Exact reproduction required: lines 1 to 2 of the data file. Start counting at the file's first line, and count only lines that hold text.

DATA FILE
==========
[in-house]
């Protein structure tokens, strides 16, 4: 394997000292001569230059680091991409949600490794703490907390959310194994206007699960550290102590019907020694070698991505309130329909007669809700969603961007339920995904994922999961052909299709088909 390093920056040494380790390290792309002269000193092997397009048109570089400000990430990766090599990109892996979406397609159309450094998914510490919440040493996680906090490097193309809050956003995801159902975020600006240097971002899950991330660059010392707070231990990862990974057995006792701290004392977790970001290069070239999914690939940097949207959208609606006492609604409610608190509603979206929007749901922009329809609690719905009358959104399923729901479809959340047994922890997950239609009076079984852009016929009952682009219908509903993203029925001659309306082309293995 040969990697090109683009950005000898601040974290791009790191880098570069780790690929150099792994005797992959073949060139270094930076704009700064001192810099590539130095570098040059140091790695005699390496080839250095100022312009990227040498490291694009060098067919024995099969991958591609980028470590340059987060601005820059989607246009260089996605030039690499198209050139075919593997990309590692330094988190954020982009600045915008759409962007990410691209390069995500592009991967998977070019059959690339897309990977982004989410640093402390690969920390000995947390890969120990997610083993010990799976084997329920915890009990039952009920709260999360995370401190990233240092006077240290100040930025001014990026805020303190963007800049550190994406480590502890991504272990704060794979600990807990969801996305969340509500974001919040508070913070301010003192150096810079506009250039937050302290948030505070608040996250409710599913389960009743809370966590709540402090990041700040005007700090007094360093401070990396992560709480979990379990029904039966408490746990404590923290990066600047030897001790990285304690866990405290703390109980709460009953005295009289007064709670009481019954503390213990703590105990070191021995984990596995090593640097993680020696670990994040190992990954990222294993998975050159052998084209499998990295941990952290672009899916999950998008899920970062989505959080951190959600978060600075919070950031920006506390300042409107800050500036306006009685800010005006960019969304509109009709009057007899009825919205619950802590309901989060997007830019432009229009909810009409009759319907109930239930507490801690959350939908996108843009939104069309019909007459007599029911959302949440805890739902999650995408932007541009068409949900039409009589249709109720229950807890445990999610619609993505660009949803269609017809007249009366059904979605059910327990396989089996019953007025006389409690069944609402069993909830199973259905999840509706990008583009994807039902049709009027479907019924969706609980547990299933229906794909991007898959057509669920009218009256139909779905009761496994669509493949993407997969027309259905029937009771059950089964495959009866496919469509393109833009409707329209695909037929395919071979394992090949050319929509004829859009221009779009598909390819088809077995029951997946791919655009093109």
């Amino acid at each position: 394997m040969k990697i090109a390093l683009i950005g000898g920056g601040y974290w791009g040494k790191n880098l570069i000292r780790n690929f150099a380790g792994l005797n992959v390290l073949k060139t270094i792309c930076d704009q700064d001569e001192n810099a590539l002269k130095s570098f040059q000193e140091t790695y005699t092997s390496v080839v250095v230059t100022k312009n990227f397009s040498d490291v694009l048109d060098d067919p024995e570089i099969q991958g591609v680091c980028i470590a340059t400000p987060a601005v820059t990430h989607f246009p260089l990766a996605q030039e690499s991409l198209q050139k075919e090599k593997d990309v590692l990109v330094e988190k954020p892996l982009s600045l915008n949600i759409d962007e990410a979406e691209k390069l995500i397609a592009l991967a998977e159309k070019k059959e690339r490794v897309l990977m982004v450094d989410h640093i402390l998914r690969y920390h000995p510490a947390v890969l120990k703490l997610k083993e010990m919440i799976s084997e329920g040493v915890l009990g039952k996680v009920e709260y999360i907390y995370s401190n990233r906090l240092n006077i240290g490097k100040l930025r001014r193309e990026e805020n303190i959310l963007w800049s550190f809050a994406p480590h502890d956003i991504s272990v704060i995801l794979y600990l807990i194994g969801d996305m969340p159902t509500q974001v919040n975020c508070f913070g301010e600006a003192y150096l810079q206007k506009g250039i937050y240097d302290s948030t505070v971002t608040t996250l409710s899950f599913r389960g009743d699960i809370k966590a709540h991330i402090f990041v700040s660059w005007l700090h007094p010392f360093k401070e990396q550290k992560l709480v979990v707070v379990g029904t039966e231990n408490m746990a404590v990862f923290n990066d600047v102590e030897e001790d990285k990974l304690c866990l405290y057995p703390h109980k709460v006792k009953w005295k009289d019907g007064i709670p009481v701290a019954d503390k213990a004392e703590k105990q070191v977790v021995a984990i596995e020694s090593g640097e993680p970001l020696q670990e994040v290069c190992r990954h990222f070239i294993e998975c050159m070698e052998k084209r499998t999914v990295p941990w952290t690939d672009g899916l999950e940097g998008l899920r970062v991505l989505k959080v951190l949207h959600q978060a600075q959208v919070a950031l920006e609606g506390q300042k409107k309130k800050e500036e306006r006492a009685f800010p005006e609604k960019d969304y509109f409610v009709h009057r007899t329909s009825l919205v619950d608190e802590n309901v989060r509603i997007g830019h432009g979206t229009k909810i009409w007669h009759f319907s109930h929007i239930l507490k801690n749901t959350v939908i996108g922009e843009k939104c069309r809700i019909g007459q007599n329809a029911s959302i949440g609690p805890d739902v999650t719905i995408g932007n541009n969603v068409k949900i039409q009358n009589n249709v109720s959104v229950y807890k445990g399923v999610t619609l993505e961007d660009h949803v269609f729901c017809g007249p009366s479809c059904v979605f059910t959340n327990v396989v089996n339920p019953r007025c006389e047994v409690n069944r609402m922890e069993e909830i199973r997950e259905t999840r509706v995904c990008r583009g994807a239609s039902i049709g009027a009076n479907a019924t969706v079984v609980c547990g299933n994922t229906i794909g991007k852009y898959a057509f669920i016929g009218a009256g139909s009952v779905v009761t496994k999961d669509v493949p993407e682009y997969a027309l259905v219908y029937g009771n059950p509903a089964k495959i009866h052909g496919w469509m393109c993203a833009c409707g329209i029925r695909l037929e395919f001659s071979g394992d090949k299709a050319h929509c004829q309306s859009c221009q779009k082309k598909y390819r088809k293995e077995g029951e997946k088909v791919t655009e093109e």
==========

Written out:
[in-house]
């Protein structure tokens, strides 16, 4: 394997000292001569230059680091991409949600490794703490907390959310194994206007699960550290102590019907020694070698991505309130329909007669809700969603961007339920995904994922999961052909299709088909 390093920056040494380790390290792309002269000193092997397009048109570089400000990430990766090599990109892996979406397609159309450094998914510490919440040493996680906090490097193309809050956003995801159902975020600006240097971002899950991330660059010392707070231990990862990974057995006792701290004392977790970001290069070239999914690939940097949207959208609606006492609604409610608190509603979206929007749901922009329809609690719905009358959104399923729901479809959340047994922890997950239609009076079984852009016929009952682009219908509903993203029925001659309306082309293995 040969990697090109683009950005000898601040974290791009790191880098570069780790690929150099792994005797992959073949060139270094930076704009700064001192810099590539130095570098040059140091790695005699390496080839250095100022312009990227040498490291694009060098067919024995099969991958591609980028470590340059987060601005820059989607246009260089996605030039690499198209050139075919593997990309590692330094988190954020982009600045915008759409962007990410691209390069995500592009991967998977070019059959690339897309990977982004989410640093402390690969920390000995947390890969120990997610083993010990799976084997329920915890009990039952009920709260999360995370401190990233240092006077240290100040930025001014990026805020303190963007800049550190994406480590502890991504272990704060794979600990807990969801996305969340509500974001919040508070913070301010003192150096810079506009250039937050302290948030505070608040996250409710599913389960009743809370966590709540402090990041700040005007700090007094360093401070990396992560709480979990379990029904039966408490746990404590923290990066600047030897001790990285304690866990405290703390109980709460009953005295009289007064709670009481019954503390213990703590105990070191021995984990596995090593640097993680020696670990994040190992990954990222294993998975050159052998084209499998990295941990952290672009899916999950998008899920970062989505959080951190959600978060600075919070950031920006506390300042409107800050500036306006009685800010005006960019969304509109009709009057007899009825919205619950802590309901989060997007830019432009229009909810009409009759319907109930239930507490801690959350939908996108843009939104069309019909007459007599029911959302949440805890739902999650995408932007541009068409949900039409009589249709109720229950807890445990999610619609993505660009949803269609017809007249009366059904979605059910327990396989089996019953007025006389409690069944609402069993909830199973259905999840509706990008583009994807039902049709009027479907019924969706609980547990299933229906794909991007898959057509669920009218009256139909779905009761496994669509493949993407997969027309259905029937009771059950089964495959009866496919469509393109833009409707329209695909037929395919071979394992090949050319929509004829859009221009779009598909390819088809077995029951997946791919655009093109």